He was rich, secretive and - through his friendship with a famous Russian singer - implicated in the abduction of a white Russian general in Paris in 1937.Motty Eitingon was a New York fur dealer whose connections with the Soviet Union made him the largest trader in the world.
A vivid and compelling account of the final thirteen days of the Romanovs, counting down to the last, tense hours of their lives. Thirteen days later, at Yurovsky's command, and on direct orders from Moscow, the family was gunned down in a blaze of bullets in a basement room.
The Caucasus mountains are a land of jagged peaks and rugged people, who for over 200 years have rebelled against Russia's attempts to add them to its empire. Travelling from remote village to refugee camp, rocky mountain gorge to forgotten massacre site, the author discovers exiles, fighters, defiant survivors - and an unbreakable spirit.
The author travels across Russia, from crowded Moscow train to empty windswept villages, following in the footsteps of one extraordinary man, the dissident Orthodox priest Father Dmitry. In this book, he tells the story of a nation: famine, war, the frozen wastes of the Gulag, the collapse of communism and now, a people seeking oblivion.
A journey into the glittering, surreal heart of 21st century Russia: into the lives of Hells Angels convinced they are messiahs, professional killers with the souls of artists, bohemian theatre directors turned Kremlin puppet-masters, supermodel sects, post-modern dictators and oligarch revolutionaries.
'An extraordinary, cadenced journey into music, exile and landscape.' EDMUND DE WAAL'An elegant and nuanced journey through literature, through history, through music, murder and incarceration and revolution, through snow and ice and remoteness, to discover the human face of Siberia.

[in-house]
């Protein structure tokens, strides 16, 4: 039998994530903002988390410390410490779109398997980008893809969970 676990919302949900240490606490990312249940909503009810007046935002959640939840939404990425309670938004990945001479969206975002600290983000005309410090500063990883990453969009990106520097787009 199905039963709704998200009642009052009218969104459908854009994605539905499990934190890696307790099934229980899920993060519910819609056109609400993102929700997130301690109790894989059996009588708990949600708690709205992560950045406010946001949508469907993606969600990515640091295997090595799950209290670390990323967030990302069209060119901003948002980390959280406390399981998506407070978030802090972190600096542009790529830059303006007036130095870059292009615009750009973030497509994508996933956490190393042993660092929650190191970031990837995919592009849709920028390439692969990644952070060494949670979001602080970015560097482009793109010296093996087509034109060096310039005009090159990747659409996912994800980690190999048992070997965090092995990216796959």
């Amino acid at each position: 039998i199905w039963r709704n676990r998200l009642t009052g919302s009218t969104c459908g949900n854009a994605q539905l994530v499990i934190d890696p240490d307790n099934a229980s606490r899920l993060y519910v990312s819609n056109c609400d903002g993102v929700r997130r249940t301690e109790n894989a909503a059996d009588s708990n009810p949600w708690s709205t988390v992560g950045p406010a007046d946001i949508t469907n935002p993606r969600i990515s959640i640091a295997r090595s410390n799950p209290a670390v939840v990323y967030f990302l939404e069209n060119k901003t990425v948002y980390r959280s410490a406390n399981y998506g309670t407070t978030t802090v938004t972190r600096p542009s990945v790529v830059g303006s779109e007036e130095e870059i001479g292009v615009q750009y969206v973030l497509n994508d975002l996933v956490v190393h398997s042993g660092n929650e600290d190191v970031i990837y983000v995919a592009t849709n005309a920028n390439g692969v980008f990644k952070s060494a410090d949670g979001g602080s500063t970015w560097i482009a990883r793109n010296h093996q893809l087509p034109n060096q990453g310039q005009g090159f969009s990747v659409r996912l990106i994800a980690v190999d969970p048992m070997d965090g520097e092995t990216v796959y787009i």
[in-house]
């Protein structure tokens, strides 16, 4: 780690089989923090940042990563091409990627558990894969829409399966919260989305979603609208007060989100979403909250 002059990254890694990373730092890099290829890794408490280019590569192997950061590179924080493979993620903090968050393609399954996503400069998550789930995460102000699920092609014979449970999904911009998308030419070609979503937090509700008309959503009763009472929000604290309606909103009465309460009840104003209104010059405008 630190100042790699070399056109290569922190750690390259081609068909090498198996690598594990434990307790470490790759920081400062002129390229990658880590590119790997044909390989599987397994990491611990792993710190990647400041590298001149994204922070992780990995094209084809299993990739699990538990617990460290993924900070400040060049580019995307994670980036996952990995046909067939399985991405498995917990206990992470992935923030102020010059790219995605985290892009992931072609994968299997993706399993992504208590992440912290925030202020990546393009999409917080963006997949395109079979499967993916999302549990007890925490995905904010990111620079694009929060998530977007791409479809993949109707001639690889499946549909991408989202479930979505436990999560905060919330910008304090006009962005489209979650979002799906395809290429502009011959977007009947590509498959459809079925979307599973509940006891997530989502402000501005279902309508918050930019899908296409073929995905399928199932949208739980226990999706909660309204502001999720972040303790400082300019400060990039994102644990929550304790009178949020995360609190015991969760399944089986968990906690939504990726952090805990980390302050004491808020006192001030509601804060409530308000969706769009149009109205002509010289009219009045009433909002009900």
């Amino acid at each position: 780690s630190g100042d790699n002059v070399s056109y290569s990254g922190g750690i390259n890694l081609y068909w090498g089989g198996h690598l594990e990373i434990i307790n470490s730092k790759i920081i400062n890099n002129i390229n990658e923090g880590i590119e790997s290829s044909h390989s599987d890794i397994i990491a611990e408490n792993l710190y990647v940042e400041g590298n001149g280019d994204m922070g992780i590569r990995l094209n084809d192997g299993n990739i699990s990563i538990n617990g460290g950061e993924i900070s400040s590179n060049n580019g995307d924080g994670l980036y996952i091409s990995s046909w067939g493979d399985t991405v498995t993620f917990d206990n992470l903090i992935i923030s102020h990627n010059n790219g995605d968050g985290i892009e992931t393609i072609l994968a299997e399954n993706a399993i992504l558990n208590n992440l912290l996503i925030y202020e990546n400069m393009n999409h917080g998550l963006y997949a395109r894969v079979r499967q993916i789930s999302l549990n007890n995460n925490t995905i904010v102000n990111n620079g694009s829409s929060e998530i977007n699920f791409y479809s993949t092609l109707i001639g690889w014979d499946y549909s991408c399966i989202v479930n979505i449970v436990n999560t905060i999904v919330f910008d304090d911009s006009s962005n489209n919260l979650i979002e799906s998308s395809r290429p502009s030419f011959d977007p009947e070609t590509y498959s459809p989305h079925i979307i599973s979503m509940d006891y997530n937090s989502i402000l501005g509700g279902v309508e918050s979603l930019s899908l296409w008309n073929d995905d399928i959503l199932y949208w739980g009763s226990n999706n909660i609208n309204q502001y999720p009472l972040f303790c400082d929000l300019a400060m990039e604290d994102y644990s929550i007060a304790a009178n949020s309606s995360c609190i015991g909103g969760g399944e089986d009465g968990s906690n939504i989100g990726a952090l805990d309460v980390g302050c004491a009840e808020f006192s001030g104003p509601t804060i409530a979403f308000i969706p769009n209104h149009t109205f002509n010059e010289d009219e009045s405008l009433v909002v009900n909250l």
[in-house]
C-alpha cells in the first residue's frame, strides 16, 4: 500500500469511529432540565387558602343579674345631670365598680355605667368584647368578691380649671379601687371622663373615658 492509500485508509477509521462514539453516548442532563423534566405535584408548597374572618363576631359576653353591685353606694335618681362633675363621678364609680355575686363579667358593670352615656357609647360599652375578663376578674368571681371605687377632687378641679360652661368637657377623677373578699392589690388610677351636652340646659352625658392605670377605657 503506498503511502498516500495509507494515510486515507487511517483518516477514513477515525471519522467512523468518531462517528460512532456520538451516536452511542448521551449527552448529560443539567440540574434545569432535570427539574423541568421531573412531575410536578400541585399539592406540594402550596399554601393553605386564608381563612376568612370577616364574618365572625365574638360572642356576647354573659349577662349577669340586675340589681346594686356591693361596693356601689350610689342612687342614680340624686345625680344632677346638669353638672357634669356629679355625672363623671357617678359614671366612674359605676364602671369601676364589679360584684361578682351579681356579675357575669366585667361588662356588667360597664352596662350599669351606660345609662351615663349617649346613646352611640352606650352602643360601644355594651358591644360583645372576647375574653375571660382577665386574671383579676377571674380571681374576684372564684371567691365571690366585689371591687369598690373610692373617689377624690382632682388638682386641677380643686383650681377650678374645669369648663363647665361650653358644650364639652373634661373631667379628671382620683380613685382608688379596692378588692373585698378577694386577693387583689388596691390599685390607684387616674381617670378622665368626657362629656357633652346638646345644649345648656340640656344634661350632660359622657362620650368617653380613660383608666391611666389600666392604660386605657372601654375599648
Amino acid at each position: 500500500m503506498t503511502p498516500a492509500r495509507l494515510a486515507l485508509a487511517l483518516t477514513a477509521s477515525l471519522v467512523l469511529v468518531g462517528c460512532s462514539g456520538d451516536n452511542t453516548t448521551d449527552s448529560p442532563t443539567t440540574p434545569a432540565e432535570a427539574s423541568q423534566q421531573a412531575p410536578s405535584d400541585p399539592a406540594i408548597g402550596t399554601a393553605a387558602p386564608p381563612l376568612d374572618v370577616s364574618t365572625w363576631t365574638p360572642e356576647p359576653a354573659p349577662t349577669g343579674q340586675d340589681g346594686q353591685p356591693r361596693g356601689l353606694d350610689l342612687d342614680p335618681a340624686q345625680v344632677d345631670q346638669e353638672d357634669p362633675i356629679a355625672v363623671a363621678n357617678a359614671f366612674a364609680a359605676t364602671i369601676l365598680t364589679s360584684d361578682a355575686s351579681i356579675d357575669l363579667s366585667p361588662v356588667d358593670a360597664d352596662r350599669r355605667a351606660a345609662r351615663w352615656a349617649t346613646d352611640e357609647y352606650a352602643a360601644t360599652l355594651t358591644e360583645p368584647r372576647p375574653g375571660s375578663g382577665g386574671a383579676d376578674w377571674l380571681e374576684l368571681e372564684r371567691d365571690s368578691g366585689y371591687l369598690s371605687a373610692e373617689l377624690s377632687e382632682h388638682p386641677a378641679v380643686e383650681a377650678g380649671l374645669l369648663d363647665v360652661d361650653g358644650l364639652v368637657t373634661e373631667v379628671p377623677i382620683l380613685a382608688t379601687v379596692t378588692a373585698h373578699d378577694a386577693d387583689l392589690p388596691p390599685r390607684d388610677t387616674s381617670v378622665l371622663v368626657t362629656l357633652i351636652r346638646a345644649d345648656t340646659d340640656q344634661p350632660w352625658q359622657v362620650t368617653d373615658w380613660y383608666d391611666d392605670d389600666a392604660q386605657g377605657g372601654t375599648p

Between the first revolution in February 1917, and Lenin's Bolshevik coup in October, Petrograd was in turmoil. Foreign visitors who filled hotels, bars and embassies were acutely aware of the chaos breaking out on their doorsteps. Among them were journalists, diplomats, businessmen, governesses and volunteer nurses.
A panoramic account of the Russian empire from the last years of the nineteenth century, through revolution and civil war, to the brutal collectivization and crash industrialization under Stalin in the late 1920s
On 26 April 1986, at 1.23am, a series of explosions shook the Chernobyl nuclear reactor. While officials tried to hush up the accident, the author spent years collecting testimonies from survivors. A chronicle of the past and a warning for our nuclear future, this book shows what it is like to remember in a world that wants you to forget.
Based on a study in Russian and many other foreign archives, this title explains why this suicidal decision was made and explores the world of the men who made it, thereby consigning their entire class to death or exile and making their country the victim of a uniquely terrible political experiment under Lenin and Stalin.
Provides an analytical narrative of the main events and developments in Soviet Russia between 1917 and 1936. This very short introduction examines the impact of the revolution on society as a whole - on different classes, ethnic groups, the army, men and women, and youth.
The author crosses eight time zones and covers 10,000 miles in an attempt to get to the beating heart of the Russia. This is a personal odyssey and a mesmerizing account of a country undergoing economic, cultural and political change.
The Bolshevik revolution of 1917 was one of the most important events of the 20th century. It has been studied from many angles, but never before from the visual perspective of postcards. This is a unique visual record capturing the fading splendour of monarchy and the mood of revolution which swept through the country.
Written from the perspective of the factory worker and peasant at the ground level, this study of Russia during the Revolution 1917-21 aims to shed light on the realities of living through and participating in these tumultuous events.
In January 1928 Stalin, the ruler of the largest country in the world, boarded a train bound for Siberia where he would embark upon the greatest gamble of his political life. He was about to begin uprooting and collectivization of agriculture and industry across the entire Soviet Union. This book offers an explanation yet of Stalin's power.